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Blog on All Things Cloud Foundry

PaaS News Summary: January 2014

Volha Kurylionak

In this brief overview, we’ve gathered Top 10 Platform-as-a-Service news for Jan 2014.

Highlights:

  1. Gartner Released Magic Quadrant for Enterprise Application Platform-as-a-Service
  2. CenturyLink Cloud Supports the BOSH Tool Chain for Cloud Foundry Deployments
  3. January’s Cloud Foundry Advisory Board Meeting
  4. Docker Received $15 M in Series B Funding
  5. Microsoft’s Windows Azure Updates
  6. OpenShift Origin Now Supports CentOS
  7. CloudMunch Expanded Their DevOps Platform to Windows Azure
  8. Apprenda 5.0: Support for Java and Oracle
  9. Jelastic PaaS Integrates with the SendGrid E-mail Infrastructure
  10. Mendix Raised $25 Million in Funding

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Performance of RAID Arrays on Windows Azure: an Alternative to Horizontal Scaling

Sergey Balashevich

While working with several different NoSQL databases heavily loaded with write requests, we faced a situation when the hard drive became a bottleneck. Scaling the cluster horizontally could easily solve this kind of problem, but it would also increase the monthly payments. This is why we decided to take a look at other options.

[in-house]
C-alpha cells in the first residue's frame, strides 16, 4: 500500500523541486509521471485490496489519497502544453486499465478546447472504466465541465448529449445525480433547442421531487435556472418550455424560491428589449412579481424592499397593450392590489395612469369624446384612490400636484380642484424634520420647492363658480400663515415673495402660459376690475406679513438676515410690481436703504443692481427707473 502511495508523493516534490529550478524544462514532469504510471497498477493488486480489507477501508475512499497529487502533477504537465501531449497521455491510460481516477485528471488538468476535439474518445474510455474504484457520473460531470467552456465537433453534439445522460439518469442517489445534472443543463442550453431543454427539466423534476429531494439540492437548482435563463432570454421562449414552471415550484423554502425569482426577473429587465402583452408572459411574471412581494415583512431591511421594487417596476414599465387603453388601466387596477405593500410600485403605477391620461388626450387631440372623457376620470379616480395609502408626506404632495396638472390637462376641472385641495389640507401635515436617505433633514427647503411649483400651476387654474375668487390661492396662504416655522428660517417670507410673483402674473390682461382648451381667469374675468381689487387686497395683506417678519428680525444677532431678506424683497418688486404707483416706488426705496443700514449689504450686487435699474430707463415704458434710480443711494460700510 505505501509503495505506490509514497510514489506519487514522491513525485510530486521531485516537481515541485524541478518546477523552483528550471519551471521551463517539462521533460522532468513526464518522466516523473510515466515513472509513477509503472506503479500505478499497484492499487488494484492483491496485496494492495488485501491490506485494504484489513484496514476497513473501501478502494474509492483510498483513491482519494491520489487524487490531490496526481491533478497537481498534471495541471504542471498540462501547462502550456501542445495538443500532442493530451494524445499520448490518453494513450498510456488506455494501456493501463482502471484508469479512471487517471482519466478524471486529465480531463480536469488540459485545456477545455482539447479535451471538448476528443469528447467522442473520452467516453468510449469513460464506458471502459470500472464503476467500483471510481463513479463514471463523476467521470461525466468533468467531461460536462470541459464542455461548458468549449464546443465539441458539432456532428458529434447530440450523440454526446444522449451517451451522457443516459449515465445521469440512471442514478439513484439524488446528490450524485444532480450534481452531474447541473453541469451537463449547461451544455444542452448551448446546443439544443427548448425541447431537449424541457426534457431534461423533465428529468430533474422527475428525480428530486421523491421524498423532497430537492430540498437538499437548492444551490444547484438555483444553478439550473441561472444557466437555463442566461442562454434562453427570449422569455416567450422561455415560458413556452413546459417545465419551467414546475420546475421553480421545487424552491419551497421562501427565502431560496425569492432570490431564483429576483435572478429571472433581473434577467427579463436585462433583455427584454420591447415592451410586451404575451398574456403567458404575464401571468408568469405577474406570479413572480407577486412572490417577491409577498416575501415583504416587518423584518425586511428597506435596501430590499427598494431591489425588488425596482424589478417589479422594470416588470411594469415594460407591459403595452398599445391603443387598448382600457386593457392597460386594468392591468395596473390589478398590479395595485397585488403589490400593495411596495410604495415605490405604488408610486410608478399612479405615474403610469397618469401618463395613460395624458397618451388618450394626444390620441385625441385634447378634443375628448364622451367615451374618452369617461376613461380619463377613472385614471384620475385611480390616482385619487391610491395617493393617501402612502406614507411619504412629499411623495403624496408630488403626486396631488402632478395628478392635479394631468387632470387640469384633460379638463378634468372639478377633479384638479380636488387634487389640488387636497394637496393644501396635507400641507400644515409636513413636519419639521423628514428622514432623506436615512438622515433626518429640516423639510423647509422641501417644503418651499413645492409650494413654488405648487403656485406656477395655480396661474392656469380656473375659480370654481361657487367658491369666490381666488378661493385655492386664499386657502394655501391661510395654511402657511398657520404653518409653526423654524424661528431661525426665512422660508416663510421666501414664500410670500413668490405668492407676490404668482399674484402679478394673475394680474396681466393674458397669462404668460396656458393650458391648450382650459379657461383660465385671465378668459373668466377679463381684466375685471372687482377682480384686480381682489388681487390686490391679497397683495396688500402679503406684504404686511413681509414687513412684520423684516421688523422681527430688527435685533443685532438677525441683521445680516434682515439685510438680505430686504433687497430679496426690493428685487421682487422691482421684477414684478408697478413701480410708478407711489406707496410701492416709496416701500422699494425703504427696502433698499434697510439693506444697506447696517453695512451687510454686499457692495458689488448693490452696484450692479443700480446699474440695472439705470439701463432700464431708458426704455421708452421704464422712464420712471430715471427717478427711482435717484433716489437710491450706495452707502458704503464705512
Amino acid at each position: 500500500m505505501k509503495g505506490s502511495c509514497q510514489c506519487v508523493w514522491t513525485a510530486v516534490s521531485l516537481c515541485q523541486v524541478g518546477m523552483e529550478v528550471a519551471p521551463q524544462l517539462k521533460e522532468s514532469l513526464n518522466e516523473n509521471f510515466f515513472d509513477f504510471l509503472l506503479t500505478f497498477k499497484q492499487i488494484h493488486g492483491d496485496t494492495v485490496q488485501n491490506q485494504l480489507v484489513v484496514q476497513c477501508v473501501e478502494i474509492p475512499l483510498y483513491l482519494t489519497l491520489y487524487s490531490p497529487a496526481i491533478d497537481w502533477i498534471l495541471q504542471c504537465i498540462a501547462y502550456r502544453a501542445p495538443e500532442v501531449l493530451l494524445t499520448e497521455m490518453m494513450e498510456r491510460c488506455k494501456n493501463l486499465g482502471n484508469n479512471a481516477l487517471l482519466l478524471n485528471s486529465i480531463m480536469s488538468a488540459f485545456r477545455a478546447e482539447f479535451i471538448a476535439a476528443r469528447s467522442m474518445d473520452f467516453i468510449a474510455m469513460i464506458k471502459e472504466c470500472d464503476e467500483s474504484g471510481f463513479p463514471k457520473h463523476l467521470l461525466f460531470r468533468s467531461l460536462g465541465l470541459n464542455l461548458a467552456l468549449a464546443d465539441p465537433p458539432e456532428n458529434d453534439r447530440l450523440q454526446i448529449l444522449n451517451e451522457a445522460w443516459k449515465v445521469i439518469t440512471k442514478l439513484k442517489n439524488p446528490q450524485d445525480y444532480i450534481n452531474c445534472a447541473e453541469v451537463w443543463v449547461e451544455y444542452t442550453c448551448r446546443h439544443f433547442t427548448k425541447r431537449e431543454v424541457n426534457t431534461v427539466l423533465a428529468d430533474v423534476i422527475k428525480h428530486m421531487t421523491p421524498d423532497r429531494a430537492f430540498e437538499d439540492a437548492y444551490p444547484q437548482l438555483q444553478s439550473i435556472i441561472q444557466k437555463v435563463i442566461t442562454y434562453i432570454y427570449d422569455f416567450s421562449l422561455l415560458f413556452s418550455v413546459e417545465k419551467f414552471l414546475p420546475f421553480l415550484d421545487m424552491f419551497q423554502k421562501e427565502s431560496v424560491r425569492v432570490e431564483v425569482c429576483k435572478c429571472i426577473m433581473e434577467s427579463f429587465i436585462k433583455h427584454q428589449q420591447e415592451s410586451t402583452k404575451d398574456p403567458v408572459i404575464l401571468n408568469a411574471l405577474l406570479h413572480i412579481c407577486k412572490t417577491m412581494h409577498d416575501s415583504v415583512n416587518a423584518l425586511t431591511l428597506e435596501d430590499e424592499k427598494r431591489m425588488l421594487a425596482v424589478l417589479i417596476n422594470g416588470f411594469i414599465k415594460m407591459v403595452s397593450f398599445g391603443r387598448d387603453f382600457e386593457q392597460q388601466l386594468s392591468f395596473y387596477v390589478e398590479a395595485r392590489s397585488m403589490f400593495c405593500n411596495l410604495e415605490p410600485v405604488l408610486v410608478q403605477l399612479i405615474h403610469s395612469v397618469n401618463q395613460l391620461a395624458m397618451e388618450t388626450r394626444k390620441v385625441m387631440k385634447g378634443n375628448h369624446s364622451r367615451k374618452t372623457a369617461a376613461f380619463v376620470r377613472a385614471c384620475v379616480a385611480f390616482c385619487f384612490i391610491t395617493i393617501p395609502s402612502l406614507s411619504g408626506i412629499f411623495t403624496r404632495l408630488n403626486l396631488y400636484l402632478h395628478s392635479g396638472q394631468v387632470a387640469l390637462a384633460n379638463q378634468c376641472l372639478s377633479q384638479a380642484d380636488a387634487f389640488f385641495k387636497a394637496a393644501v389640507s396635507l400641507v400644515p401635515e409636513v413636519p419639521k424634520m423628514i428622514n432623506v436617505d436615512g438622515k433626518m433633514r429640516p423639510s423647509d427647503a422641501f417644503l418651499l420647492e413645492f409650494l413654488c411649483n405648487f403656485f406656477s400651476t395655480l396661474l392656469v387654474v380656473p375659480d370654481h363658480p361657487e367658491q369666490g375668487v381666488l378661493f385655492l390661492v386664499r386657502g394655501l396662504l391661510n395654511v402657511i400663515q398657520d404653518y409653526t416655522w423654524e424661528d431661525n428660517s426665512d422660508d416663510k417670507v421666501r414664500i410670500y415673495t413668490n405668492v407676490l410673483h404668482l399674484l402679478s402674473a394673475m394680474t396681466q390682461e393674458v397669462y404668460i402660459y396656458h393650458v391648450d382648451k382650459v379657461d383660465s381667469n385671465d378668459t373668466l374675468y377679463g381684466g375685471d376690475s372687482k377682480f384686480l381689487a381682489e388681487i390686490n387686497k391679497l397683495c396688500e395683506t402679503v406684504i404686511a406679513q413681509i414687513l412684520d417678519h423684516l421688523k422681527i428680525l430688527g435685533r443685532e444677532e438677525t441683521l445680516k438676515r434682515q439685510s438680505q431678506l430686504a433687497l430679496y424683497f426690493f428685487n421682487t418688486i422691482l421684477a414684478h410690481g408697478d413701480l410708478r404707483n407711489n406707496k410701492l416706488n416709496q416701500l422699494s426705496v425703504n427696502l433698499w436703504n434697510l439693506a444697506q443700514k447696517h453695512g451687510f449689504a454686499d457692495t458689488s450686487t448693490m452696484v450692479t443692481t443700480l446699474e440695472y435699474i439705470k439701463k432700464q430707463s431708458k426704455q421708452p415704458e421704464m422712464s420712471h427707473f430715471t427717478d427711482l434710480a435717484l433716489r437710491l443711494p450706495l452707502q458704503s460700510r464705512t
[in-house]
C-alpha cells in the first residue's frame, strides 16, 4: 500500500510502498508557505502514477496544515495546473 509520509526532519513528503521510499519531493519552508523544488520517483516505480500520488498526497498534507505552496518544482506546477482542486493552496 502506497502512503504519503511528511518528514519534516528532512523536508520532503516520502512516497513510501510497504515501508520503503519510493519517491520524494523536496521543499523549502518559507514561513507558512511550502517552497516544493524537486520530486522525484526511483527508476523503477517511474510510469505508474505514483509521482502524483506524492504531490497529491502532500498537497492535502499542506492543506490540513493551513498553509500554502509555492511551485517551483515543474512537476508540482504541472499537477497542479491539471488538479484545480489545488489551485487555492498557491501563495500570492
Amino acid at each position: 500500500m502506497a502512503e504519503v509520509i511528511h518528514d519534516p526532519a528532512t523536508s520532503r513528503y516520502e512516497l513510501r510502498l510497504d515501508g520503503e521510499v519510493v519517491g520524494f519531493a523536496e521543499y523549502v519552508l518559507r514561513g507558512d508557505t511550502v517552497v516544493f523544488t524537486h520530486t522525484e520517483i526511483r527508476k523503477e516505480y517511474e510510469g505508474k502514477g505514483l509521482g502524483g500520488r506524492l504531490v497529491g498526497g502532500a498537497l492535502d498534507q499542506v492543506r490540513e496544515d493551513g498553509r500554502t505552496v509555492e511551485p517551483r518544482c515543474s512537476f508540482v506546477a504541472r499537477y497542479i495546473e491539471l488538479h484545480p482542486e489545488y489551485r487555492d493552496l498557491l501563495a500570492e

The first thing that comes to mind when a DB starts experiencing HDD performance issues is to combine several virtual drives into a RAID array, but how will it work with Windows Azure virtual infrastructure? To check this, we compared the performance of a single virtual drive and different RAID arrays (types: 0, 1, 4, 5, and 6) using the Bonnie++ tool for hard drive subsystem verification.

Below you will find the test results and step-by-step instructions on how to configure a RAID array on your own.

 

Test 1: RAID performance under Write/Read/Re-write workloads

In the first test, we measured the performance of different RAID arrays for simple read/write operations:

sudo bonnie++ -d /raid1/ -m 'raid1' -u root -n 100:8192:16384:20 -x10 -s 16g -f > raid1.csv

Bonnie++ was run 10 times (-x10). Each test worked with 100 files of 8-16 KB in size and 20 subdirectories. In total, there were 16 GB of “files” in each iteration. Since a large Windows Azure instance has 7 GB of RAM, we had a chance to avoid caching.

You can see the first test results below. The x-axis stands for megabytes per second, the y-axis indicates repetitions (we ran each test 10 times).

Write test results:

Write_test_x2

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Benchmarks and Research

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